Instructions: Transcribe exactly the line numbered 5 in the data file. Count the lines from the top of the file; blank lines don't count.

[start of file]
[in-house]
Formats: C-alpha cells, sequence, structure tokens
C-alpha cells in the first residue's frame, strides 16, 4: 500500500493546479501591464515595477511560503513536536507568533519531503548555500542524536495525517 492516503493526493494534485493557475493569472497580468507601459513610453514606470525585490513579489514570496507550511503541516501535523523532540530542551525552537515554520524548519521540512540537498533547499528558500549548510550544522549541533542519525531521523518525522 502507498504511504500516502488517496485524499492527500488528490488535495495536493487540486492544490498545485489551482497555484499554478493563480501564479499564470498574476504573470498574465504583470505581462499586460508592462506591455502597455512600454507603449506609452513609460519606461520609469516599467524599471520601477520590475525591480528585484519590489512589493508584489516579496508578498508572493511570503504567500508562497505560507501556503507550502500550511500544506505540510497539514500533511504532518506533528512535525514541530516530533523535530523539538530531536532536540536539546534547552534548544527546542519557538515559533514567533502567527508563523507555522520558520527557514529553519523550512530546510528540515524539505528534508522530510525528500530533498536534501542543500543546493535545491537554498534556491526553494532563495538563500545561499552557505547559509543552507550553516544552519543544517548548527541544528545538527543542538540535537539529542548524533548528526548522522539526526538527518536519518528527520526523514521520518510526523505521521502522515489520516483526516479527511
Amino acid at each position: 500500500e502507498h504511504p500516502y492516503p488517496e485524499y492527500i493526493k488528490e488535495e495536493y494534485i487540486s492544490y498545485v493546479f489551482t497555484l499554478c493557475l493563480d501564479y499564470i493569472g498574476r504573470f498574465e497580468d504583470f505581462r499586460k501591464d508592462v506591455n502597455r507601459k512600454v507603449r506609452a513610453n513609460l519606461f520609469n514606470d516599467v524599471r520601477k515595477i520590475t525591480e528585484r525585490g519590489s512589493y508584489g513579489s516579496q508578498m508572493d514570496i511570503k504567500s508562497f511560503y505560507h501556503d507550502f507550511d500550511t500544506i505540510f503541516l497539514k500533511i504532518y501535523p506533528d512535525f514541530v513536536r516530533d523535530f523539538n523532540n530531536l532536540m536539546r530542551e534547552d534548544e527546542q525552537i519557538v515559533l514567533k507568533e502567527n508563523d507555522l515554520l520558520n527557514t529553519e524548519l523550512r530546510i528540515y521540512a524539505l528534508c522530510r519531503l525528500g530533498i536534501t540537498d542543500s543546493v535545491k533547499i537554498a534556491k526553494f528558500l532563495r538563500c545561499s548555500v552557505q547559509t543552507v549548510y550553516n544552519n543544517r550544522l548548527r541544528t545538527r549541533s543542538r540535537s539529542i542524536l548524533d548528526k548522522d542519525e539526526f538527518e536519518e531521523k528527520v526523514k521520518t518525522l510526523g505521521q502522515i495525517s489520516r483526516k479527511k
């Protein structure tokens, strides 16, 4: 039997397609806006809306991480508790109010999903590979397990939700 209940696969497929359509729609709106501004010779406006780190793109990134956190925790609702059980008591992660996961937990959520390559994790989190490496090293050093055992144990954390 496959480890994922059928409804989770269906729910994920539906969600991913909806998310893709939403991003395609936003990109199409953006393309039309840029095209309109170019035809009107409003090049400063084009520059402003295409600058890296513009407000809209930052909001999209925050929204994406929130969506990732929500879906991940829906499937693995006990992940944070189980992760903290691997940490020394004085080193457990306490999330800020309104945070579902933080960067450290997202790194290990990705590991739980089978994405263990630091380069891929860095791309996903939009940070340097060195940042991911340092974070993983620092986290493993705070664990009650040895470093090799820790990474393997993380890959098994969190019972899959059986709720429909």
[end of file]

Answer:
């Protein structure tokens, strides 16, 4: 039997397609806006809306991480508790109010999903590979397990939700 209940696969497929359509729609709106501004010779406006780190793109990134956190925790609702059980008591992660996961937990959520390559994790989190490496090293050093055992144990954390 496959480890994922059928409804989770269906729910994920539906969600991913909806998310893709939403991003395609936003990109199409953006393309039309840029095209309109170019035809009107409003090049400063084009520059402003295409600058890296513009407000809209930052909001999209925050929204994406929130969506990732929500879906991940829906499937693995006990992940944070189980992760903290691997940490020394004085080193457990306490999330800020309104945070579902933080960067450290997202790194290990990705590991739980089978994405263990630091380069891929860095791309996903939009940070340097060195940042991911340092974070993983620092986290493993705070664990009650040895470093090799820790990474393997993380890959098994969190019972899959059986709720429909």